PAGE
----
The key to a successful demo is to make sure every feature, every function you demonstrate is attached to your buyer’s unique problems and challenges. If it’s not, your not giving a good demo. If you’re showing a feature and are saying; “If you… then this feature will…”, or worse, if you are just whipping features around like they are cars on a car showroom floor by saying “And the next thing I want to show you is”, you are doing it wrong.

Neil Murray (Founding Editor at TheNordicWeb)
Selling online products to offline businesses — Business Tips. — Medium

Rather than wasting your breath meticulously explaining every little feature and detail, all you need to focus on is the most tangible measurement of all: revenue. Tell them exactly how much more revenue they will generate using your solution compared to how they are currently operating. In other words, the goal of a demo is to show how this product enables the customer to achieve her goals.

Peter Nixey (Founder at Copyin)
Peter Nixey – Five techniques that measurably improved our…

Customer development is a very different process to sales though. Sales is about helping your customer to understand the product. Customer development is about helping the product to understand your customer. Don’t try and sell during the initial exploration.

Tomasz Tunguz (Partner at Redpoint Ventures)
The Innovator’s Solution for SaaS Startups – The Flywheel SaaS Company

There’s another, novel way of building companies that still isn’t very well understood. In this approach, the enterprise sales team is exclusively inbound. They are explicitly denied the option of seeking business outside the customer base, and must gin up business from only existing customers. The enterprise sales team is an up-sell and cross-sell team. In fact, so is the mid-market sales team. Only the SMB marketing team is permitted to acquire… (read more)

Mark Suster (Managing Partner at Upfront Ventures)
What Do You Need to Do to Improve Sales? Here’s a Start … | Bothsides of the Table

Many great sales starts with generating inbound marketing leads. If you create content marketing programs and drive traffic to websites where you can measure how long somebody spends reading your materials or downloading your white papers you’ve at least confirmed some level of interest.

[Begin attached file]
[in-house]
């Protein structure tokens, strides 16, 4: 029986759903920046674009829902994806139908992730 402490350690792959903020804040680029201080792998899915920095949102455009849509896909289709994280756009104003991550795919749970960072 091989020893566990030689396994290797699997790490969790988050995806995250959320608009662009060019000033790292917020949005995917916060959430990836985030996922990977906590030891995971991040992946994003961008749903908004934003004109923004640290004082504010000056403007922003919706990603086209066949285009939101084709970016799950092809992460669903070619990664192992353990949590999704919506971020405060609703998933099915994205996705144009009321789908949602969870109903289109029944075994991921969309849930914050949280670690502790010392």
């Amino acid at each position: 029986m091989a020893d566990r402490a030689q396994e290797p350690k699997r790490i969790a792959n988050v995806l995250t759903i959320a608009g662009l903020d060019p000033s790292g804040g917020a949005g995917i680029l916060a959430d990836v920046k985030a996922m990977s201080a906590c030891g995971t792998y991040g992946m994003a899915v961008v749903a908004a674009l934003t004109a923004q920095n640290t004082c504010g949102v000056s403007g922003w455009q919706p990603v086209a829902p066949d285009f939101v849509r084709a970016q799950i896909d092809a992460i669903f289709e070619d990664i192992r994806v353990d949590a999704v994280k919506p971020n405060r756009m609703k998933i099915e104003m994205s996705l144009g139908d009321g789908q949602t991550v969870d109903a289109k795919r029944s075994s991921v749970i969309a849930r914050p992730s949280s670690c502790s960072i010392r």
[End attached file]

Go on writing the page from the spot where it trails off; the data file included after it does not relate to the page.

Jon Miller (CEO and Co-founder of Engagio)
How to Turn Marketing Leads into Sales Leads – Marketo

The human touch enhances lead nurturing. Whether or not leads are sales-ready, SDRs [sales development reps] can nurture relationships with each interaction. By talking with more leads, you can offer personalized thought leadership and value around a lead’s individual pain points, and cultivate future demand.

Jason Lemkin (Managing Director at Storm Ventures, SaaStr.com)
Jason Lemkin: The Right Metrics For Your SaaS Startup | InsightSquared

There are two metrics aren’t discussed enough. The first is lead velocity rate. What rate are your qualified leads growing month over month? The second metric will help founders get from initial traction to scale: understanding revenue per lead and how that works across your company. Once you have a repeatable set of leads and lead velocity, you want to drive up the revenue per lead.

Ben Horowitz (Co-Founder & Partner @ Andreessen Horowitz)
Little Things – Ben’s Blog

If you are worried about making the quarter, then you should go on a few sales calls and see if you are selling your product in the most effective way possible. Are your sales people properly trained? Do they run a process that puts your product in the very best light and sets appropriate traps for your competitors? Are you selling at the right level in the organization? Is your product truly competitive?

Mark Suster (Managing Partner at Upfront Ventures)
When Should You Allow Exclusivity in Deals? | Bothsides of the Table

To craft exclusivity agreements, make them time bound, and name the competitor who you’re not allowed to sell to. If they won’t name the competitor, specify the industry or geographical region as narrowly as you can. In exchange for exclusivity, you want larger contracts, longer-term contracts, more commitments to success, and funding for accelerated development.

David Sacks (CEO at Zenefits)
New Sales Models – David Sacks, Founder and CEO of Yammer – YouTube

Understand that enterprises don’t operate with a single mind. We talk about companies like they are a person, but its actually not the case. It’s actually a lot of different people with a lot of different incentives.

David Sacks (CEO at Zenefits)
New Sales Models – David Sacks, Founder and CEO of Yammer – YouTube

Do you have a buyer? Do they have budget and authority? What’s the value propisition you are selling to that person AND to the company? Is your value proposition aligned to that buyer?